On Wednesday 17th April, in the Parisian workshop of the architect Jean Nouvel, Alain Thébault and his teammates Jean Le Cam and Yves Parlier announced the continuation of the ocean program for Hydroptere. In a few weeks, they will try to beat the record of the Transpacific crossing between Los Angeles and Honolulu. In the presence of their partners Lanson, Capital Fund Management, Clip Industry, Atheos and Coyote, the three sailors explained the race strategy of the 'flying boat', talked about her technological heritage and about the future challenges of the team.
Sitting side by side on an Air France flight, Alain Thébault and Jean Nouvel discovered that they had some similar ideas. Even if one of them is between the sea and the sky, and the other one on the earth, they have something important in common: the persistence and imagination in the creation of new concepts. It is in the large room of Jean Nouvel Design workshops that Alain Thébault and his crew members announced their imminent departure to California.
A year ago, Hydroptere was getting ready in the Mediterranean before being brought to California to try to beat the Transpacific record. As she arrived in Los Angeles too late to benefit from the favourable weather window of June and July, Hydroptere headed to San Francisco to continue her training and greet her fellows of the America's Cup. The French trimaran was the first to fly in the bay at over 45 knots. Make boats fly has become a fashion in the new Mecca of sailing. The America's Cup teams have been working for several months now to make their AC72 take off and in the racing world, they extended the foiling revolution initiated among others by Hydroptere, a pioneer in this sector.
This winter, Hydroptere gained two additional supports. The French investment company Capital Fund Management and the editor of driving assistance solutions Coyote System joined as official partners Lanson Champagne, the innovative companies CLIP Industrie and Atheos. 'The budget of the record is almost complete. The project is still open to other partners who wish to join the adventure and get a historical record with us' told Alain Thébault.
Hydroptere is currently based in Alameda, east of San Francisco Bay. Thanks to Warren Fitzgerald and Jeff Mearing, the trimaran was lifted ashore by crane on Monday 15th April. She will receive a complete check-up before being launched in early May and then brought to Los Angeles where she will be positioned in standby for the record.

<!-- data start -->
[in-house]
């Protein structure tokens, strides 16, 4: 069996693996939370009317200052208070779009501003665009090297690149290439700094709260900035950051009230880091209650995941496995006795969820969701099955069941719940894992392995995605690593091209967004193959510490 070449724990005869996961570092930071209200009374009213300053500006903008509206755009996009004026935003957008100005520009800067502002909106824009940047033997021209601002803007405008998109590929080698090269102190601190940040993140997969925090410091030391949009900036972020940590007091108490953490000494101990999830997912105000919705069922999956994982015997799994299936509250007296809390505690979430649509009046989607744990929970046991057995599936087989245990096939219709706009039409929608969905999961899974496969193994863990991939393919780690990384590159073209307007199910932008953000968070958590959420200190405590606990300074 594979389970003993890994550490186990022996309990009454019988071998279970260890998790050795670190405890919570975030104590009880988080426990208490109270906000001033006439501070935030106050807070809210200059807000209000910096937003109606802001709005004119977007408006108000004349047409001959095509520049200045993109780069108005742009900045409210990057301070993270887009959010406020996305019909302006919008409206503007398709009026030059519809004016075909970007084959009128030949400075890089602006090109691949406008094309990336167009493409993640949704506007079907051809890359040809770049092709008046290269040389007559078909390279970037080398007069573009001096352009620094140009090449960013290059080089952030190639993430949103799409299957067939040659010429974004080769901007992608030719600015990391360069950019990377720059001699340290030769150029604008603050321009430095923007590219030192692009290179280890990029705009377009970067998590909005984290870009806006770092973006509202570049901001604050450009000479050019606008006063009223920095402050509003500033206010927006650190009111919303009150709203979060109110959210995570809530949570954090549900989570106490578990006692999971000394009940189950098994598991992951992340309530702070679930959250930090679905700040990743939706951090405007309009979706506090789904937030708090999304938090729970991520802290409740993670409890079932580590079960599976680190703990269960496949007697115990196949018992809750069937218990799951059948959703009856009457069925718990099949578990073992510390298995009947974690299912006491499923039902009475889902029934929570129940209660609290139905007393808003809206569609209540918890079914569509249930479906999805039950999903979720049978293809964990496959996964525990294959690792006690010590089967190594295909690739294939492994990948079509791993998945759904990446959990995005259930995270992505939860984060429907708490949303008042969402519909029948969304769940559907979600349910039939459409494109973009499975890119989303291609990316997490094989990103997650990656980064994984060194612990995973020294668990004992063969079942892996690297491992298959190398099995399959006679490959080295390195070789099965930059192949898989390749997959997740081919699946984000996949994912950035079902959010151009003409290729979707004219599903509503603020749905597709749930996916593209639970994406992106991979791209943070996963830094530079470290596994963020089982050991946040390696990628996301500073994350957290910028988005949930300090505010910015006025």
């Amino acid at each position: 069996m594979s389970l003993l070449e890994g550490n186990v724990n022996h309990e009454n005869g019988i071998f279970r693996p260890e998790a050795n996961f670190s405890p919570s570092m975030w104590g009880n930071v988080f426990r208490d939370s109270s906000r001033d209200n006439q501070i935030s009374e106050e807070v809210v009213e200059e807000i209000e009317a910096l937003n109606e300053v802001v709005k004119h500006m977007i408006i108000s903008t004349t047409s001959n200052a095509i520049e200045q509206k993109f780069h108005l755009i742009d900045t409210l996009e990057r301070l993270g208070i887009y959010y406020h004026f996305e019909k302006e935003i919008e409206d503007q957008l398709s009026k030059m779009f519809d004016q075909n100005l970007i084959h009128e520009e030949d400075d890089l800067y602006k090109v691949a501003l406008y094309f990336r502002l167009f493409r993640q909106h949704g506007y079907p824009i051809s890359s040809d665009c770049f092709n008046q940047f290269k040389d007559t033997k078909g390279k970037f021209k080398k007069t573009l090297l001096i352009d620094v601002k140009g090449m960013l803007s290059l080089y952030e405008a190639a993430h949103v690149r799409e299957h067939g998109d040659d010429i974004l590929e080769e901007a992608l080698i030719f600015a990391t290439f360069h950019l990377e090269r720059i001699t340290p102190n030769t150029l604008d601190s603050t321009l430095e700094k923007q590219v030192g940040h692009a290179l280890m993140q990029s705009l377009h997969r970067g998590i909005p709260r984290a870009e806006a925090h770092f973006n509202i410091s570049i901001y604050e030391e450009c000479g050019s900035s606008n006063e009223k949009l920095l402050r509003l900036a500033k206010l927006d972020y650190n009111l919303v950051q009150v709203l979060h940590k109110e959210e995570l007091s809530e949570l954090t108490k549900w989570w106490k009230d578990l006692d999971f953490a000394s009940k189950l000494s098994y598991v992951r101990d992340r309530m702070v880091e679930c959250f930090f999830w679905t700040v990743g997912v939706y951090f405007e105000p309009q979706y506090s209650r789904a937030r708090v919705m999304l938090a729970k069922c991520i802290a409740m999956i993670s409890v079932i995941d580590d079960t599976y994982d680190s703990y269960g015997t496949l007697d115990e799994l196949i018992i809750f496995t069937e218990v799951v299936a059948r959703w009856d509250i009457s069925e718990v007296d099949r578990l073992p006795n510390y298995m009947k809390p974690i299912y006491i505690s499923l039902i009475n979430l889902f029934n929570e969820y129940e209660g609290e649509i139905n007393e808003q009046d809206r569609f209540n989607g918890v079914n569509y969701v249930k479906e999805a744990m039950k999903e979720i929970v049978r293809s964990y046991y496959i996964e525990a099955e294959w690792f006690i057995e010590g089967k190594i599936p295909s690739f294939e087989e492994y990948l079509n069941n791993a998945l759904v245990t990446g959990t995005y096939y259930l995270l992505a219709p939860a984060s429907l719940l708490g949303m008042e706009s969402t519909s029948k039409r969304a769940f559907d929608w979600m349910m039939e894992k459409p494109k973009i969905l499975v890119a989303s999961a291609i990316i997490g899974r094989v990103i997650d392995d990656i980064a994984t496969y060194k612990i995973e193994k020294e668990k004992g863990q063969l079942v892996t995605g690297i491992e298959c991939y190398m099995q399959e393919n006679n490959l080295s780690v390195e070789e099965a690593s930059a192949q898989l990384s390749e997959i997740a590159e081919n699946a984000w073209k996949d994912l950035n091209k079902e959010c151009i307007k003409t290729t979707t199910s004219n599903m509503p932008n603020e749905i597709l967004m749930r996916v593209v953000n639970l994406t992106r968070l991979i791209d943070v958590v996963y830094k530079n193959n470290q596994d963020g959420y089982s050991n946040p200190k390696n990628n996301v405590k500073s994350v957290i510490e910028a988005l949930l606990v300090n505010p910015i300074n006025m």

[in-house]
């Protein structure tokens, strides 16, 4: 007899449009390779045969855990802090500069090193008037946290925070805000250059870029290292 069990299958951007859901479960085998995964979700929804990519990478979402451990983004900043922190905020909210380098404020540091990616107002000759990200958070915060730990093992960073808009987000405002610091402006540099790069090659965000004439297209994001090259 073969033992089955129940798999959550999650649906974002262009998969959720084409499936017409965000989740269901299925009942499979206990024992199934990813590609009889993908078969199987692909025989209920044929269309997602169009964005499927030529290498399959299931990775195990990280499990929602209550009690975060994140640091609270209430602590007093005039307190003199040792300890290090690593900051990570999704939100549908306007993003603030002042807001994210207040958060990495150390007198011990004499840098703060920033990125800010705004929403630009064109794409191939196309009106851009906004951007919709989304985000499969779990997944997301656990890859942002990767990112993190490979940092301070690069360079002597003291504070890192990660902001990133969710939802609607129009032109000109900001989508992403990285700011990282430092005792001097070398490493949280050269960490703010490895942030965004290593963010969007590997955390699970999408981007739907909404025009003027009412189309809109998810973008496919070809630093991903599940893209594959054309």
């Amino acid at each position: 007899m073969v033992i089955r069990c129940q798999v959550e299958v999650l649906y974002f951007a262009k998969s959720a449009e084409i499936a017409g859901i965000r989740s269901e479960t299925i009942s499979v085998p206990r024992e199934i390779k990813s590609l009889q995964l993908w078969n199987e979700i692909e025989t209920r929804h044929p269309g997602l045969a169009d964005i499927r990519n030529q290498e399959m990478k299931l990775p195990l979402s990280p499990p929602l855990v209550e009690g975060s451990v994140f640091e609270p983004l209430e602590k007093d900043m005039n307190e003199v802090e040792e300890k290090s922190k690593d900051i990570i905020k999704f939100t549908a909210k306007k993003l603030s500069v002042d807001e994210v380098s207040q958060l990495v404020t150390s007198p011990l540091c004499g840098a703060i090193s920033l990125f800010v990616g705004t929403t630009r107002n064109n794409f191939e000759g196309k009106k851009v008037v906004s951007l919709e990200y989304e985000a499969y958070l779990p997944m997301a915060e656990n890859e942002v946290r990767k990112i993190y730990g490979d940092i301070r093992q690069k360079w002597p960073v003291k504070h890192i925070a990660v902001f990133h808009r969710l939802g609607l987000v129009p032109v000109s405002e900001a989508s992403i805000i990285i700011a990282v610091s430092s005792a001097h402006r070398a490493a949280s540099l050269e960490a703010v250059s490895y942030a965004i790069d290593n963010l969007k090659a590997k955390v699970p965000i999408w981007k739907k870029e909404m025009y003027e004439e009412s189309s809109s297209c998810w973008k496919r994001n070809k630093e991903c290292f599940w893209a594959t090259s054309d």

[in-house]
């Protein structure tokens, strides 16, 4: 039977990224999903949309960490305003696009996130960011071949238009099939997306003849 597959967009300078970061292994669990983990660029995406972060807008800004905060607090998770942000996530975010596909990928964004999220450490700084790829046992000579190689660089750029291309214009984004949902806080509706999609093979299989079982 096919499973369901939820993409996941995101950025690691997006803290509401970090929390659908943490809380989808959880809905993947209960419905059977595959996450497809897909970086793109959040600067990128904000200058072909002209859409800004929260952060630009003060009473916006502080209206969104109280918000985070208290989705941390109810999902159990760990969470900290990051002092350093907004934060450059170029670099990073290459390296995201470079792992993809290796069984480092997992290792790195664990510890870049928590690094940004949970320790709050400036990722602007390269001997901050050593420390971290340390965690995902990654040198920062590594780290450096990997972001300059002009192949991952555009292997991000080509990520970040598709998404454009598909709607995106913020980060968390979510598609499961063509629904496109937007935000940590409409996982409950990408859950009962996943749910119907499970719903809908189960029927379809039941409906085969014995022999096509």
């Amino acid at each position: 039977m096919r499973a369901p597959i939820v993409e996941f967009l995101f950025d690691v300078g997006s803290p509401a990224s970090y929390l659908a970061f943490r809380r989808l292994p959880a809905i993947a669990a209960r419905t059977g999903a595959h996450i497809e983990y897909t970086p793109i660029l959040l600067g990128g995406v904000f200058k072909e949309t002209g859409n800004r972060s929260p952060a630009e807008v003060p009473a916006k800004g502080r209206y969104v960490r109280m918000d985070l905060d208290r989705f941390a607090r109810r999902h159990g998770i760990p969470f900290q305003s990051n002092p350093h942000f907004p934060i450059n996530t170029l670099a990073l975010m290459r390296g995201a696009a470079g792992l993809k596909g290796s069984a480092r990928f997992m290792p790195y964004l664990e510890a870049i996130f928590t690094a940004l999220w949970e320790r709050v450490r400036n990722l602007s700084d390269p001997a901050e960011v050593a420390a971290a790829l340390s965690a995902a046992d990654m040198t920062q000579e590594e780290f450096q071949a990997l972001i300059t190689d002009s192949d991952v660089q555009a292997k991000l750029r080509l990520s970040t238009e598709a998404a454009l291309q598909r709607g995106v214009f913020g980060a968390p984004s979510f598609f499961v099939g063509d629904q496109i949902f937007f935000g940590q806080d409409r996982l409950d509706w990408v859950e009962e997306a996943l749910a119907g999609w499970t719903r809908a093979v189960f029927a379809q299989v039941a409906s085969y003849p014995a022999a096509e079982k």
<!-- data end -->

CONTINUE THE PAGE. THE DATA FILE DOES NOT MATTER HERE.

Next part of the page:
The Transpacific record
From the end of May, the period of stand-by will start. To fly over the swell from Los Angeles to Honolulu, the composition of the crew will be exceptional: Alain Thébault, designer and skipper of Hydroptere, Jean Le Cam, Yves Parlier and Jacques Vincent, his faithful fellows who hold together some of the best records of ocean racing. 'Jean and Yves participated in the first flights of Hydroptere in the 90s. We made the first trials together and experienced unforgettable moments' said Alain Thébault, moved. 'Jacques Vincent joined me in 2005 and we crossed the 50 knot speed barrier together. He is an impressive helmsman,' said the skipper. The route between San Francisco and Los Angeles will be the opportunity to test the technical finetuning of the boat. The crew will then organize training sessions off Los Angeles until the best weather window to take off. 'In June the position of the Pacific anticyclone is ideal because it provides the most direct route to Hawaii. The thermal wind is active in this season and we will quickly leave the California coast. Then we will surf the long Pacific swell downwind and we will probably have to make a gibe close the Hawaiian Islands 'said Yves Parlier.
Pure speed and offshore records
After introducing the objectives of the Transpacific record, Alain Thébault talked about the future challenges of the team. Program: alternating between offshore records and pure speed.
After the Pacific, Alain Thébault wants to focus on the absolute sailing speed record, a grail he had already won in 2009. The engineers of the team are now working on the design of a two-seater prototype whose objective will be to cross the average sailing speed barrier of 80 knots. 'Thanks to the performance of Paul Larsen on Vestas SailRocket, sailing has entered the equivalent of supersonic era. The physical barrier of 50/55 knots has exploded. There is no more brake. Now we have to focus on an average speed of 80 knots with potential peaks at 100 knots, 'said Alain Thébault. Anders Bringdal, the multi-titled Swedish windsurfer and long-time friend, will form the duet with Alain Thébault to pilot this new craft.
After this new incursion into the high speed, a return offshore is expected with Hydroptere 2, a trimaran, which will be a synthesis of the performance of Hydroptere first generation and of the best conventional maxi-multihulls. The objective is to cross the Atlantic in three days and cross the barrier of thousand nautical miles in 24 hours. 'We have considerable experience in the field of foils and high speed. With these three challenges, we have an ambitious program in the short, medium and long term. Technology, human adventure and pioneering spirit will always be the core of the project, 'said Alain Thébault.
by Team Hydroptère
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1:51 AM Thu 18 Apr 2013GMT
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